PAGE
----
The Student News Site of West Windsor-Plainsboro High School South

The Pirate's Eye

The Student News Site of West Windsor-Plainsboro High School South

The Pirate's Eye

The Student News Site of West Windsor-Plainsboro High School South

The Pirate's Eye

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Is dance a sport?

Is dance a sport? The question arose as I was sitting in journalism class one afternoon and at first it seemed insignificant. Another journalist challenged me saying it was important and we decided to open the debate up to the class. Suddenly, chaos ensued and non-dancers and dancers alike argued, their voices rising as they became more passionate about the topic. The question that I found so inconsequential turned out to have some consequence after all.

During dance, the body becomes an instrument translating feelings into athletic, powerful
motions. There are hundreds of dance styles, each with its unique technique, style, and charm. Dancers move gracefully or rigidly, with remarkable athleticism and expression. Dance uses complex movements
molded seamlessly with music to convey different emotions.

The emotion inherent in dance also sparks a worldwide debate on whether dance is even a sport. As South added a new dance studio and class in 2022, dance students and non-dance students have started to question the integrity of dance as a sport. While acknowledging dance as a sport could undermine its artistic component, I think that ultimately, dance can be both a sport and an art.

The Olympic committee declared breakdancing as an Olympic sport. Dance battles will be seen in this new 2024 Olympic sport, where dancers will improvise and be judged on “creativity, personality, technique, variety, performativity, and musicality,” according to the Olympics website. By adding breakdancing to its list, the international body of sports has reinforced the idea that dance is a sport by definition.

According to the Cambridge dictionary, the definition of a sport is “a game, competition, or activity needing physical effort and skill that is played or done according to rules, for enjoyment and/or as a job.” Dance follows this definition by being competitive. “Dance can be a sport; it can be competitive,” says Maggie Li (’24), a recreational dancer. Many dancers will compete and win awards, just like other sports.

Chioma Pale (’24), a co-captain of the dance crew, says, “In dance, you can compete individually or as a dance crew.” As a dance team, many dancers compete in styles like ballet, hip hop, tap, jazz and more. Dancers can even couple up and compete in styles such as ballroom dancing! Dance battles done in breakdancing are examples of competing individually.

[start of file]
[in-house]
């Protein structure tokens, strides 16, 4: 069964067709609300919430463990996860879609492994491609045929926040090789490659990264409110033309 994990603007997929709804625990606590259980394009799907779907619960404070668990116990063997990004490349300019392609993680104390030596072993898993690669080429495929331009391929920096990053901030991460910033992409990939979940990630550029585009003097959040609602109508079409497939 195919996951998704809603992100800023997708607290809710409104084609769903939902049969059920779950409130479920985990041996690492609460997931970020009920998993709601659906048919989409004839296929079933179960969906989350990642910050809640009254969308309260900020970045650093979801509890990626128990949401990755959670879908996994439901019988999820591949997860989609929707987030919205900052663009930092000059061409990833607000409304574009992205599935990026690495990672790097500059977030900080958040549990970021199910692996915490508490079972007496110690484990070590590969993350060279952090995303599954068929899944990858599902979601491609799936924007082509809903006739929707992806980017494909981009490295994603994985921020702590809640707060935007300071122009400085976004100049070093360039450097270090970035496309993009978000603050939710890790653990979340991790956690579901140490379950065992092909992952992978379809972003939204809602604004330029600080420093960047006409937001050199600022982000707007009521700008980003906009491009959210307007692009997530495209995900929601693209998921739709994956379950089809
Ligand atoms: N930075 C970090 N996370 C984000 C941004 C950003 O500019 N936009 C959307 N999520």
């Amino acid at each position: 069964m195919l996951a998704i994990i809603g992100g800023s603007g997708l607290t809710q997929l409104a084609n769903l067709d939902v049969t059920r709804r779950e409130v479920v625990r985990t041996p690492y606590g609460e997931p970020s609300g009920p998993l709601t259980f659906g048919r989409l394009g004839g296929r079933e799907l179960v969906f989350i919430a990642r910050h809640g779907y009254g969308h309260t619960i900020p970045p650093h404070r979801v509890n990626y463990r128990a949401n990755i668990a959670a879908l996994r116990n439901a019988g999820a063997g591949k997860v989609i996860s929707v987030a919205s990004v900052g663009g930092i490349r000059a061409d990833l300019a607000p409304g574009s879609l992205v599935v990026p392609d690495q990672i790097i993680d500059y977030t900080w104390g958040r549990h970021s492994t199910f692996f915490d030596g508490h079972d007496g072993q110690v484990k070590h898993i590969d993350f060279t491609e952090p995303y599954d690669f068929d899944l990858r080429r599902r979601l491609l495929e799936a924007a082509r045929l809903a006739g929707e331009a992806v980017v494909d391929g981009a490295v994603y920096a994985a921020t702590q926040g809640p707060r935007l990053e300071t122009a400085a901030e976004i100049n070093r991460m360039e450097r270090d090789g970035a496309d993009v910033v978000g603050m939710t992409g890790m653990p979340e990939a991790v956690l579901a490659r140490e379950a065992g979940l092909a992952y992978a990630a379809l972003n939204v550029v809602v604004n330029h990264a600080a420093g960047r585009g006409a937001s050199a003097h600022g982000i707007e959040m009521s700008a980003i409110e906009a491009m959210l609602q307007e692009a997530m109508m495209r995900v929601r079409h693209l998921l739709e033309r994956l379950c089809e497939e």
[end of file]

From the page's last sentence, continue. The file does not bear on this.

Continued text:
While breakdancing has been accepted as an Olympic sport, few will still deny dance as a sport because of its lack of inherent competition. “When I think of dance, I think about shows and exhibitions,” says Aryan Ahuja (’26). He adds, “Just because dance can be a competition does not mean that the main purpose of it is to compete.”

While dance is not usually considered competitive, there can be competitive aspects to it. Some sports that are widely considered sports are not inherently competitive, for example, gymnastics, artistic swimming and figure skating. These are all sports that are blends of dance and another sport. Most would agree that dance is at the same level of competition as these sports and aligns with the definition of sport.

By the definition of a sport, dance must have rules so it can be scored. Dance does not have as standardized scoring as other team sports yet, there are many objective qualities to how dance is scored. “As someone who teaches dance, I always look for if the dancer’s moves are sharp, how much passion they have, and if everything is synchronized,” Li says.

Pale adds on saying, “In dance battles, there’s no choreography you have to do. It’s your own creativity, but you still have to follow rules.”

“Dance also requires many qualities that not everyone has, like strength, flexibility and en-
durance,” Pale says. Offering a personal perspective she says, “I do contemporary dance, that’s
12 hours of practice per week.” While dance is more physically demanding than some sports, it is still denied as a sport.

So why is there still resistance to considering dance as a sport? Yash Mittal (’26) says, “I think the overwhelming majority has to consider something as a sport, for it to be a sport.” He notes that currently, the majority does not think dance is a sport, but maybe we can work towards it.

Dance is on the rise and growing quickly, but the debate on whether or not it is a sport is ongoing and becoming more relevant. Regardless or not of its status as a sport, it can’t be denied that dance has the power to move and captivate.

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